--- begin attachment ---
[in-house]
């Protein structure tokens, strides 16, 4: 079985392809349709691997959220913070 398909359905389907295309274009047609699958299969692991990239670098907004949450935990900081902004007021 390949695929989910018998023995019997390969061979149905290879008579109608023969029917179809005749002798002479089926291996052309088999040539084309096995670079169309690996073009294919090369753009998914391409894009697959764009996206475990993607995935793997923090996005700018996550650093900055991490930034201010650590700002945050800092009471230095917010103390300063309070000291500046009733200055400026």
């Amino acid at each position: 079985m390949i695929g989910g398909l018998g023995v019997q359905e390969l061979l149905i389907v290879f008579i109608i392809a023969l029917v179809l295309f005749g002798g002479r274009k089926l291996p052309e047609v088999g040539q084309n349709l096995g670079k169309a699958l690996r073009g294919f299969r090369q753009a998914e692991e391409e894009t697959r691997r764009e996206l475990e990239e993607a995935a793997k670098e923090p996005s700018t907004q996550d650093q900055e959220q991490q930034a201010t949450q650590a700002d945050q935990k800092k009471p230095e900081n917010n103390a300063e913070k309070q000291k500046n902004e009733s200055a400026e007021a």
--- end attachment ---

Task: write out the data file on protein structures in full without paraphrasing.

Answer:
[in-house]
């Protein structure tokens, strides 16, 4: 079985392809349709691997959220913070 398909359905389907295309274009047609699958299969692991990239670098907004949450935990900081902004007021 390949695929989910018998023995019997390969061979149905290879008579109608023969029917179809005749002798002479089926291996052309088999040539084309096995670079169309690996073009294919090369753009998914391409894009697959764009996206475990993607995935793997923090996005700018996550650093900055991490930034201010650590700002945050800092009471230095917010103390300063309070000291500046009733200055400026």
């Amino acid at each position: 079985m390949i695929g989910g398909l018998g023995v019997q359905e390969l061979l149905i389907v290879f008579i109608i392809a023969l029917v179809l295309f005749g002798g002479r274009k089926l291996p052309e047609v088999g040539q084309n349709l096995g670079k169309a699958l690996r073009g294919f299969r090369q753009a998914e692991e391409e894009t697959r691997r764009e996206l475990e990239e993607a995935a793997k670098e923090p996005s700018t907004q996550d650093q900055e959220q991490q930034a201010t949450q650590a700002d945050q935990k800092k009471p230095e900081n917010n103390a300063e913070k309070q000291k500046n902004e009733s200055a400026e007021a």